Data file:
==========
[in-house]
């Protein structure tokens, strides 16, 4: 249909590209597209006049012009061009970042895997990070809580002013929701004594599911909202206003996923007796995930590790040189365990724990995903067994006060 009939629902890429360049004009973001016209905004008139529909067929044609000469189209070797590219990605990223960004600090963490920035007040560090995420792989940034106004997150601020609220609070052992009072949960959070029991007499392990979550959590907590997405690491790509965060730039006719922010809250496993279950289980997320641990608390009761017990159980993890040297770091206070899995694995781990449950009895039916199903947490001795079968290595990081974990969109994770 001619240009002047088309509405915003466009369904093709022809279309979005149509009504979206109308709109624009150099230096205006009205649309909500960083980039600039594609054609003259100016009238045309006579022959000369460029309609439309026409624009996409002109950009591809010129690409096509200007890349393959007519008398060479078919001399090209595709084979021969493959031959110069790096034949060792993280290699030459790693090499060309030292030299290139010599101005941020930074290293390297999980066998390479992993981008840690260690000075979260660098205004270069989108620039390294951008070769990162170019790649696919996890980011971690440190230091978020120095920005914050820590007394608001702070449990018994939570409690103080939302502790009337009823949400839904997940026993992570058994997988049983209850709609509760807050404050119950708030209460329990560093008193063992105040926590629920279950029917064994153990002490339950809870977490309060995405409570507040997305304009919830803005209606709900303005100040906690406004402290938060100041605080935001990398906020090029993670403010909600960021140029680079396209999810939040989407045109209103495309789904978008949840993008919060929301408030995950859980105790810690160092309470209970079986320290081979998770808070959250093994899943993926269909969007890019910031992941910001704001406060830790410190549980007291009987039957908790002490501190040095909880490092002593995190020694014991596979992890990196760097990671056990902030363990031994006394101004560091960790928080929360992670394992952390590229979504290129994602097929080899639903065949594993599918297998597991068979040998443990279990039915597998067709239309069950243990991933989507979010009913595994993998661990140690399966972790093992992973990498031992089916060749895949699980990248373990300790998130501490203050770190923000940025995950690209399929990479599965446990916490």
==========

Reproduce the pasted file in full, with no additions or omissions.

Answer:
[in-house]
């Protein structure tokens, strides 16, 4: 249909590209597209006049012009061009970042895997990070809580002013929701004594599911909202206003996923007796995930590790040189365990724990995903067994006060 009939629902890429360049004009973001016209905004008139529909067929044609000469189209070797590219990605990223960004600090963490920035007040560090995420792989940034106004997150601020609220609070052992009072949960959070029991007499392990979550959590907590997405690491790509965060730039006719922010809250496993279950289980997320641990608390009761017990159980993890040297770091206070899995694995781990449950009895039916199903947490001795079968290595990081974990969109994770 001619240009002047088309509405915003466009369904093709022809279309979005149509009504979206109308709109624009150099230096205006009205649309909500960083980039600039594609054609003259100016009238045309006579022959000369460029309609439309026409624009996409002109950009591809010129690409096509200007890349393959007519008398060479078919001399090209595709084979021969493959031959110069790096034949060792993280290699030459790693090499060309030292030299290139010599101005941020930074290293390297999980066998390479992993981008840690260690000075979260660098205004270069989108620039390294951008070769990162170019790649696919996890980011971690440190230091978020120095920005914050820590007394608001702070449990018994939570409690103080939302502790009337009823949400839904997940026993992570058994997988049983209850709609509760807050404050119950708030209460329990560093008193063992105040926590629920279950029917064994153990002490339950809870977490309060995405409570507040997305304009919830803005209606709900303005100040906690406004402290938060100041605080935001990398906020090029993670403010909600960021140029680079396209999810939040989407045109209103495309789904978008949840993008919060929301408030995950859980105790810690160092309470209970079986320290081979998770808070959250093994899943993926269909969007890019910031992941910001704001406060830790410190549980007291009987039957908790002490501190040095909880490092002593995190020694014991596979992890990196760097990671056990902030363990031994006394101004560091960790928080929360992670394992952390590229979504290129994602097929080899639903065949594993599918297998597991068979040998443990279990039915597998067709239309069950243990991933989507979010009913595994993998661990140690399966972790093992992973990498031992089916060749895949699980990248373990300790998130501490203050770190923000940025995950690209399929990479599965446990916490």